First, you must know that there are different types of temples. The two main categories are the family-run temples serving and attached to a graveyard for a small community and the major touristic ones.
Most main temples have the same temple layout. Smaller ones commonly have more than 3 buildings.
A small family-run temple will look like this:
This temple, like so many others is not meant to be visited except by people who have family graves on the grounds. This particular temple is in a small town called Kainan, in Wakayama prefecture.
It is right next to where I worked. These temples are easy to spot. First they are the most common temples in Japan. Of modest size; they often have a gate that is closed at night. On the grounds there usually is both a house and a hondo (worship hall). There are usually several gravestones and very rarely a basin for purification at the entrance.
You are still welcome to enter the grounds but the hondo is usually closed and you only have access to the graveyard. It is for families to tend to the graves.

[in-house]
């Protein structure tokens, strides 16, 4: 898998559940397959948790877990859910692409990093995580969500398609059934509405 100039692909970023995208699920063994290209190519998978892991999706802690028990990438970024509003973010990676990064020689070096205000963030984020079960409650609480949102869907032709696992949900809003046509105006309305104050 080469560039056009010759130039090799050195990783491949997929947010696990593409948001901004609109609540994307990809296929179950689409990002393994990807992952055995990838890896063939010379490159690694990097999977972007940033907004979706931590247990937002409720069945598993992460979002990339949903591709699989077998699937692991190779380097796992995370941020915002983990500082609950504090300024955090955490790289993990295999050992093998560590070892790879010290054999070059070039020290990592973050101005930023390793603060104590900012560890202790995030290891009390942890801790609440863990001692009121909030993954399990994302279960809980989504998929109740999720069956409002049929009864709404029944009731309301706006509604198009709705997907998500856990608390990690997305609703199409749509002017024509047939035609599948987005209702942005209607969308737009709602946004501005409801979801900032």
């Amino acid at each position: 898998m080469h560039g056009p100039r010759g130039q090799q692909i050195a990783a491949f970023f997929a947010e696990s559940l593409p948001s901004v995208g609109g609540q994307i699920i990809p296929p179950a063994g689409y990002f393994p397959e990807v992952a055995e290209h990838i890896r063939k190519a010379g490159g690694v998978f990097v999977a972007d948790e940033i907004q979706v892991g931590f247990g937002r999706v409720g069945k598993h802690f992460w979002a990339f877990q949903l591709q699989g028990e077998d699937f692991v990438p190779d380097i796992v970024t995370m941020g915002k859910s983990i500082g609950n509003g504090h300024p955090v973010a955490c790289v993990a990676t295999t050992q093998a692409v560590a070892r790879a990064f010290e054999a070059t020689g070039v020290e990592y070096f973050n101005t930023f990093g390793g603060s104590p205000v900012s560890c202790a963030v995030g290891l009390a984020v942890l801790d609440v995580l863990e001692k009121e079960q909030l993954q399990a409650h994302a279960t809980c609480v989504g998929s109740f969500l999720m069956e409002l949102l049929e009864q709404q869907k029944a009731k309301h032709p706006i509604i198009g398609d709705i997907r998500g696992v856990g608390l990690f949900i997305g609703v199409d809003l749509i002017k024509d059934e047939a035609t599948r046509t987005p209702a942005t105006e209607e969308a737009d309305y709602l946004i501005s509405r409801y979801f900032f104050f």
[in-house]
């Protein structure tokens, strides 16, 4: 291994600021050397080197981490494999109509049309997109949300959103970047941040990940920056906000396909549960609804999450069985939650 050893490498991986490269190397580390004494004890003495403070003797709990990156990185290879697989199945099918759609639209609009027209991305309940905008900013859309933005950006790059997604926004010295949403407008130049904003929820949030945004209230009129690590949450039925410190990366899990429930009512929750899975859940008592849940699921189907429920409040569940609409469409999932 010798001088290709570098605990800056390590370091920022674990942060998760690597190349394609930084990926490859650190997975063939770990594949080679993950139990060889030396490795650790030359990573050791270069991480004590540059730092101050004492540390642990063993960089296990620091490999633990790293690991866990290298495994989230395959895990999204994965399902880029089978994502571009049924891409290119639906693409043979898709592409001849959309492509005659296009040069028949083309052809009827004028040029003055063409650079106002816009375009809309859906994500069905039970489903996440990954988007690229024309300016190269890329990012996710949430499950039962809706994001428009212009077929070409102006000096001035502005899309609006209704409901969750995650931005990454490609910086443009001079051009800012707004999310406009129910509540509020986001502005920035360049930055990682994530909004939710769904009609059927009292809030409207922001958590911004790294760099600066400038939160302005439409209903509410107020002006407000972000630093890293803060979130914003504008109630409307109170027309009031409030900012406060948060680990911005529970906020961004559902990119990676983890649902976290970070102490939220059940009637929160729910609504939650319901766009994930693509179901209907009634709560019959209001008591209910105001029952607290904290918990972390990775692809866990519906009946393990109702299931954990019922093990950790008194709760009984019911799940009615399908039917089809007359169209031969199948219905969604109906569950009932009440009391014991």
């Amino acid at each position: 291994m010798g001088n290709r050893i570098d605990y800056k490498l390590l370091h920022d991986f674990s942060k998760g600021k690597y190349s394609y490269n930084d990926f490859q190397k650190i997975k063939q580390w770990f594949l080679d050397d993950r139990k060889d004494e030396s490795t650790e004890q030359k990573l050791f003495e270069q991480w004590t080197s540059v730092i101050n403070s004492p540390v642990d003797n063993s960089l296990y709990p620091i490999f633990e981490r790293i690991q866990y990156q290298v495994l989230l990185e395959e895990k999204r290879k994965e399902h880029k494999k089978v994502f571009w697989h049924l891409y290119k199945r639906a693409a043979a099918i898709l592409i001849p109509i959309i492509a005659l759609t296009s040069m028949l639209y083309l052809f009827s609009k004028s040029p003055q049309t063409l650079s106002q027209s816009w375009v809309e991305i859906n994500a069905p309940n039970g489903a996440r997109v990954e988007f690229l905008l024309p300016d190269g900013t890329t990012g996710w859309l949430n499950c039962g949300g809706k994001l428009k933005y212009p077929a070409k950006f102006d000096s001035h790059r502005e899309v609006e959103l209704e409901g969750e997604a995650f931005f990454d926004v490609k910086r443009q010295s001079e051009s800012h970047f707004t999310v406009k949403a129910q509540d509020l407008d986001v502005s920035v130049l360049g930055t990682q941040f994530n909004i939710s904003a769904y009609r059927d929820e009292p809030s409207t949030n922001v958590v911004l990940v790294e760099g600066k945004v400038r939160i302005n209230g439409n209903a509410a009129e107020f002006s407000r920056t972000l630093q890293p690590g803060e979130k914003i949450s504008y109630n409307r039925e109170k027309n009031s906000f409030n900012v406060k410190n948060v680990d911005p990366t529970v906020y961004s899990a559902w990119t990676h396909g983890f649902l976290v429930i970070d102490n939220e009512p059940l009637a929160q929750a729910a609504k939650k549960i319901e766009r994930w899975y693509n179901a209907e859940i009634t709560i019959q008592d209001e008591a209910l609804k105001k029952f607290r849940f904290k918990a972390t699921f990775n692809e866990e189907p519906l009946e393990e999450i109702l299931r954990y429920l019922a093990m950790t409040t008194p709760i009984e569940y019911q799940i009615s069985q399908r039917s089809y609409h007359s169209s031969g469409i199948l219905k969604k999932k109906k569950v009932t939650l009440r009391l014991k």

The other type is the more touristic one: we can enter the grounds, visit the hondo and even worship in some areas. Many have activites related to the teaching of Buddhism. Some of them also have important cultural assets that you can see.
The "touristic" temples, come in two types: the smaller ones who are free and the more important ones requiring a contribution ranging from 100 to 500 yen to enter. (Between 1$ and 5$)
The pricier ones usually are ancient and contain important statues, art or other cultural assets. The contribution allows for maintaining the building, paying wages and saving for rainy days.
Above, you can see the main hall of Todai-ji in Nara. It shelters the Great Buddha. At the time of writing this, the entrance fee to the compound is 500 Yen. It is the biggest wooden structure in the world and has thousands of visitors every day.
I am sometimes asked by people what to do when at a temple. For foreigners it is a mystery as for most of us, temples are not part of our culture. The etiquette is quite different than what we are accustomed to in churches.
Here is a list of some important Japanese temples in Japan with directions and what you can do once there.